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Step 3: Damage Assessment

By Jonathan Meyer

Damage assessment. Learn how to look for damages and assess what repairs will be needed after fire damageAfter taking steps to protect and secure your property and personal belongings, the next important step is damage assessment.

Understanding the extent of the damage caused to the structure and personal belongings will help your insurance adjuster efficiently process the damage claim.

It is recommended to hire a professional restoration contractor for a fast and accurate assessment. This will help with speeding up the restoration process, allowing you and your family to get back to normal life as quickly as possible.

Structural Damage Assessment

Exterior Signs of Damage

Start with a closer inspection of the property. Only if determined safe, walk around the building and lot to observe and gather information.

It is recommended to prepare a visual record of the damage using annotated photos or video. Make sure your visual record shows the scope of the disaster.

Start outside. Record the exteriors and include the following:

The roof

  • Collapsed portions of the roof
  • Missing or burnt roof shingles
  • Damaged gutters
  • Cracks or damaged chimney
  • Stained exterior surfaces

Exterior walls and windows

  • Collapsed walls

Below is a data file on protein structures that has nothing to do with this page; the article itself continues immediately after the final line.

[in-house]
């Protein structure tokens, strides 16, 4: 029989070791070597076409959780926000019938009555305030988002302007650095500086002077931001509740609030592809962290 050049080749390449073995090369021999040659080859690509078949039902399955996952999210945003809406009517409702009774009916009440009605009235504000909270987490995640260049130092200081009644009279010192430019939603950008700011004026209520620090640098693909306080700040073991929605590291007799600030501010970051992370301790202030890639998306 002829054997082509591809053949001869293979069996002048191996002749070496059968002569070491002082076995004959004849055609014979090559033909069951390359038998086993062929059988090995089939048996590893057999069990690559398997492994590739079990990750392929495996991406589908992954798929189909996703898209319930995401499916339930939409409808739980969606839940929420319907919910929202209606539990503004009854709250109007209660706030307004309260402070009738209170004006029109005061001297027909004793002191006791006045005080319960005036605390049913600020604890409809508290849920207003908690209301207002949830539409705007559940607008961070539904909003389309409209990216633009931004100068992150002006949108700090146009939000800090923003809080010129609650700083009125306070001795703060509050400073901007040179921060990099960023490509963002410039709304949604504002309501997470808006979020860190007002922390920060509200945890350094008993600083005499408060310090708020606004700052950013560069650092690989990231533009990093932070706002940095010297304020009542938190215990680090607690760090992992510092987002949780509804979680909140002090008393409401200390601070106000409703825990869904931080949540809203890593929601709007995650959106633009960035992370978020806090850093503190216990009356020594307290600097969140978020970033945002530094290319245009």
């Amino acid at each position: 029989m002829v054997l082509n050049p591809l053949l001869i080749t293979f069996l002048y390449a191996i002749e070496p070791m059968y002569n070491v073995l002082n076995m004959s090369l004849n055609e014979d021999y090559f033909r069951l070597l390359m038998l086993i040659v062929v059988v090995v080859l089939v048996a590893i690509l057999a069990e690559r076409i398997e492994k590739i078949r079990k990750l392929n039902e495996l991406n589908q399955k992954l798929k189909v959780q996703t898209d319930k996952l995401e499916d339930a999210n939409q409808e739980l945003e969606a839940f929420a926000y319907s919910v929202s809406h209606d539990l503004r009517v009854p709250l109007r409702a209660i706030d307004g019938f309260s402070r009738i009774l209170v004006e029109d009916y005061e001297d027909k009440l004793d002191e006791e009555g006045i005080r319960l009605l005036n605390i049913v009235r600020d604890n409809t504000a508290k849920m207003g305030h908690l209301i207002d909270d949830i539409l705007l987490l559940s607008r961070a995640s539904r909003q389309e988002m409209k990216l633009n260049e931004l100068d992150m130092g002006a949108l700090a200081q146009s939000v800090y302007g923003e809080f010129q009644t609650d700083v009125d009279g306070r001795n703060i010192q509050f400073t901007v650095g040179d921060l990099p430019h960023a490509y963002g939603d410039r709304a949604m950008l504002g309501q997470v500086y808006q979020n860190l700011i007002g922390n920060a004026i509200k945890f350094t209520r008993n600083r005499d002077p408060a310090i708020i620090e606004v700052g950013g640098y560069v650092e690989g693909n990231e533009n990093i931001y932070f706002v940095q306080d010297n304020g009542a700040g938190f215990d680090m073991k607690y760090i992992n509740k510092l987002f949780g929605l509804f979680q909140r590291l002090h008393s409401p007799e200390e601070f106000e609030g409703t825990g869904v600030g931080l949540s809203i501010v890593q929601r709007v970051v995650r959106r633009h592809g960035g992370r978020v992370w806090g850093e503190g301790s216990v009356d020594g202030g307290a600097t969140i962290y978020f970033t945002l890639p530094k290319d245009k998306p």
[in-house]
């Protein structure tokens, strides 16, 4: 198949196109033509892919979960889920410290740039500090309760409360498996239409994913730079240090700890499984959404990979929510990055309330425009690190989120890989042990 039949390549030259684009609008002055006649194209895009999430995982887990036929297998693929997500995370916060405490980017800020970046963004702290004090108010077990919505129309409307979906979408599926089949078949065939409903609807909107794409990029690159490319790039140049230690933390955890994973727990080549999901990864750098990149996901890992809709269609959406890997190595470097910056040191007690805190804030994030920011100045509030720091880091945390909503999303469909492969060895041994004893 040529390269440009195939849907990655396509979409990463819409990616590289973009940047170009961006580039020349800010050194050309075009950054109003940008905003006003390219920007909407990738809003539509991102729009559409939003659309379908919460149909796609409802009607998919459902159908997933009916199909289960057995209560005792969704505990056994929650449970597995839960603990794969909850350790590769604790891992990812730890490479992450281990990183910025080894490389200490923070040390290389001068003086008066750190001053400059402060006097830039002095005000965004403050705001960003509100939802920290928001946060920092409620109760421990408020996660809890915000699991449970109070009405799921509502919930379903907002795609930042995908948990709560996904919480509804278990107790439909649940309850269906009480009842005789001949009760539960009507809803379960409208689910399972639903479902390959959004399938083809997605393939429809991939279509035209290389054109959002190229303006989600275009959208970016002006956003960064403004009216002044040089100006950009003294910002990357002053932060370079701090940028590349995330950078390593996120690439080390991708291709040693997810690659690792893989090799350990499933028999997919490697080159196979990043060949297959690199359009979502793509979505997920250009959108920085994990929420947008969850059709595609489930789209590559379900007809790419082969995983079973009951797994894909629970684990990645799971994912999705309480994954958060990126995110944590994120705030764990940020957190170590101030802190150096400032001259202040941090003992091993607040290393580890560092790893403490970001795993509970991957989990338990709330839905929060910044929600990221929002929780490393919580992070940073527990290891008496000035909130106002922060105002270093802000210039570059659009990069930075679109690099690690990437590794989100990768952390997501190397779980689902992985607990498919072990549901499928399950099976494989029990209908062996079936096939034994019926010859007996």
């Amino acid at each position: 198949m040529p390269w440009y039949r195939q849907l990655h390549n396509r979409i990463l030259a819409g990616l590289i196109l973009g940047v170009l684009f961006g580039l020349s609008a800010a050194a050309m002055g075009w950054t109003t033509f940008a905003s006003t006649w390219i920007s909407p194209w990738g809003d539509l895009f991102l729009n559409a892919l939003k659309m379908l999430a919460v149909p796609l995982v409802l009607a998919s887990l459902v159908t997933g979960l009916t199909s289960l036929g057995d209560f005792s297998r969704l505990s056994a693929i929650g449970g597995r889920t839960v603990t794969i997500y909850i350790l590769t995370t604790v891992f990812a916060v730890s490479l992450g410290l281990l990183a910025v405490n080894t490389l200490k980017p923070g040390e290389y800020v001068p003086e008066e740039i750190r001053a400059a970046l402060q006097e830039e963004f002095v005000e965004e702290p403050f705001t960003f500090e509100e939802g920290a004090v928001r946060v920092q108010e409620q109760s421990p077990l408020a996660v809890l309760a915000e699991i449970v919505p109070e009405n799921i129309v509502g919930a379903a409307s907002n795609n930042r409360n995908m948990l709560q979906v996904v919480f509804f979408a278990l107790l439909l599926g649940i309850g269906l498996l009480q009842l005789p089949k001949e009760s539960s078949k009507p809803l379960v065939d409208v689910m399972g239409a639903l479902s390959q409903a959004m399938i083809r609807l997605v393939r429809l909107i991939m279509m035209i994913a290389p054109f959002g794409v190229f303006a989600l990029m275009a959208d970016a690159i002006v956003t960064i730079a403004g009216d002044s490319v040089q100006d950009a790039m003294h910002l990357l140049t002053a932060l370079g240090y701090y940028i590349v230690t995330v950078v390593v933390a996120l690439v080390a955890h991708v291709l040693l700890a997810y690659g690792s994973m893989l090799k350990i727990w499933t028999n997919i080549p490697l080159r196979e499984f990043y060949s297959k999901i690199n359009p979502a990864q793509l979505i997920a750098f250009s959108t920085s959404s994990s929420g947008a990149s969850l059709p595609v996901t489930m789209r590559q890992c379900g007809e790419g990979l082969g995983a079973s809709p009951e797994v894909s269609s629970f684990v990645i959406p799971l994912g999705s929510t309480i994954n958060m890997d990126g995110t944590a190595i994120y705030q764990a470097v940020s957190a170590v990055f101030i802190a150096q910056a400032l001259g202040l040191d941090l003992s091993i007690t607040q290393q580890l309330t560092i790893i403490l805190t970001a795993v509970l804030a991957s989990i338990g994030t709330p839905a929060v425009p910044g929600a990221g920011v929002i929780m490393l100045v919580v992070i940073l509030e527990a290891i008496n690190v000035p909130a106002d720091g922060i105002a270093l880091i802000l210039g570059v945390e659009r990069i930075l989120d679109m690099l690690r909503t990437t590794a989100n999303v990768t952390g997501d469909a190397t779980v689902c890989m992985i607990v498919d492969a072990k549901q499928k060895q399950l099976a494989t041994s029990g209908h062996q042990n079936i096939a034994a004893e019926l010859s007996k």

• Broken or cracked windows
  • Burnt bricks or exterior walls

Front lawn and back yard

  • Damaged areas
  • Burnt trees and landscaping

Interior Signs of Damage

Now enter the structure. Taking extreme precautions, start from the top and document the following:

The attic

  • Damaged ceiling, walls and floor
  • Burnt insulation
  • Burnt vents and ducts


  • Stained ceiling, walls, and floor
  • Warped or damaged wood
  • Broken windows and doors


  • Damaged bathtubs or showers
  • Stained sinks and countertops


  • Damaged foundation, walls, and flooring
  • Stained or damaged duct work

Personal Belongings Damage Assessment

Once you are done with structural assessments, move on and evaluate the damage done to your belongings. Prepare a list of damaged or lost items for your adjuster and, if available, give the adjuster receipts for those items.

A visual documentation is recommended here as well. It will help to support your insurance claim.

Create a room by room list of damage. Be as thorough as possible and use the following guidelines to help you make observations and notes:

  • Appliances: Do not switch appliances on if they were exposed to water. Simply mark every appliance that you suspect is damaged. These appliances will require an electrician to test later.
  • Furniture: List every damaged piece of furniture. Inspect wood furniture closely. Open all cabinets and dressers and inspect inside. Carefully touch all sides and panels and list if smoke damaged or burnt. Make sure to list all damaged contents as well.
  • Carpets and upholstery: List all damaged carpets, rugs, fabric curtains, and upholstery.
  • Paper products: List all burnt books, documents, photographs and paintings.
  • Digital media: List all burnt digital media such as tapes, CDs, DVDs, computers and hard drives.

Be prepared to make difficult decisions about what to keep and what to discard.

Convey Your Assessments

When you are done collecting the information required for damage assessment, convey a copy to your insurance agent / adjuster for further processing of your claim.

Another copy should be given to your restoration contractor to develop a prioritized plan of stabilization, repair, and restoration.

Recommended Reading
Step 1: Safety First!
Step 2: Secure Your Property

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